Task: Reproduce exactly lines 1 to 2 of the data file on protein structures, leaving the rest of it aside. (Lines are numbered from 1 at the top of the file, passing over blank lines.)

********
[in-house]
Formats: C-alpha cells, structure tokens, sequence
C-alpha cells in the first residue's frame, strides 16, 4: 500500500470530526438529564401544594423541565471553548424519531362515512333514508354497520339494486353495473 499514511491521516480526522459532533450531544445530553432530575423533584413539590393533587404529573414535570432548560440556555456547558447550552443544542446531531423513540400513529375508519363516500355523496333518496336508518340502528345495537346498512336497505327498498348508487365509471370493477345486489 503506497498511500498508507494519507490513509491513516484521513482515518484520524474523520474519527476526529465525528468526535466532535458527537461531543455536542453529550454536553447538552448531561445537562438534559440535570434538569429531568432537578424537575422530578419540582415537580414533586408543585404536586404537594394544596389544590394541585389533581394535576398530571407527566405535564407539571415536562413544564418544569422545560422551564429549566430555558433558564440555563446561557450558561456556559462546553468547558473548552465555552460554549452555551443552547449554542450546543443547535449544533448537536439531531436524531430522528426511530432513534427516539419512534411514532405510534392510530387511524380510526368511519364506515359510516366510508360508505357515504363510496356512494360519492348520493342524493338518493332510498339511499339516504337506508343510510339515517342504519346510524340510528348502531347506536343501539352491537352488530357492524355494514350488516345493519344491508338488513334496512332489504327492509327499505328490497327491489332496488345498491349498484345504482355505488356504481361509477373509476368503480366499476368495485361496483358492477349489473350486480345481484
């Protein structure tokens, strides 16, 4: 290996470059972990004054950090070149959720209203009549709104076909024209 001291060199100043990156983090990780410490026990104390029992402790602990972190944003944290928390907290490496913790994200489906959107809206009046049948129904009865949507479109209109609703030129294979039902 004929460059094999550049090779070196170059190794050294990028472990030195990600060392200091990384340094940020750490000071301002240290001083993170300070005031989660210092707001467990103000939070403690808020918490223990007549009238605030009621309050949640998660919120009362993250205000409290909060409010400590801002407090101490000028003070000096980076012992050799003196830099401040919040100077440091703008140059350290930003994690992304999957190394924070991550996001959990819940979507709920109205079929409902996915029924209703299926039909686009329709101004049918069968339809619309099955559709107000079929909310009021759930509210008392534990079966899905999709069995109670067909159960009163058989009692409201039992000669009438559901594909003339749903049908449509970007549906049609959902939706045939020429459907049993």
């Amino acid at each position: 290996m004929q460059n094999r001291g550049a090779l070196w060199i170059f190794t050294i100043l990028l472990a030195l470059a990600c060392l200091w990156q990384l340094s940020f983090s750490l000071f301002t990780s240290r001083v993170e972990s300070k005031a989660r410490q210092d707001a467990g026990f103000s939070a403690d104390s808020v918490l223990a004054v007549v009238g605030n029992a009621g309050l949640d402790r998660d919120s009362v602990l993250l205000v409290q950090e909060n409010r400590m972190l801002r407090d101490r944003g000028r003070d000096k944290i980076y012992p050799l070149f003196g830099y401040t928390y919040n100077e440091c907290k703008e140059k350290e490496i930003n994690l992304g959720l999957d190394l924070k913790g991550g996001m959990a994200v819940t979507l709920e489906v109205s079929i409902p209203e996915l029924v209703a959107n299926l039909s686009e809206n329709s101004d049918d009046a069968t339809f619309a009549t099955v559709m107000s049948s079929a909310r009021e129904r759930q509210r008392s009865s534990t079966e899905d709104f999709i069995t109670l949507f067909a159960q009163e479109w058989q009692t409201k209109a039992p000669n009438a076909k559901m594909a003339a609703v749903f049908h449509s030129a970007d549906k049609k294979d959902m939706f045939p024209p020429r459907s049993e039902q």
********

[in-house]
Formats: C-alpha cells, structure tokens, sequence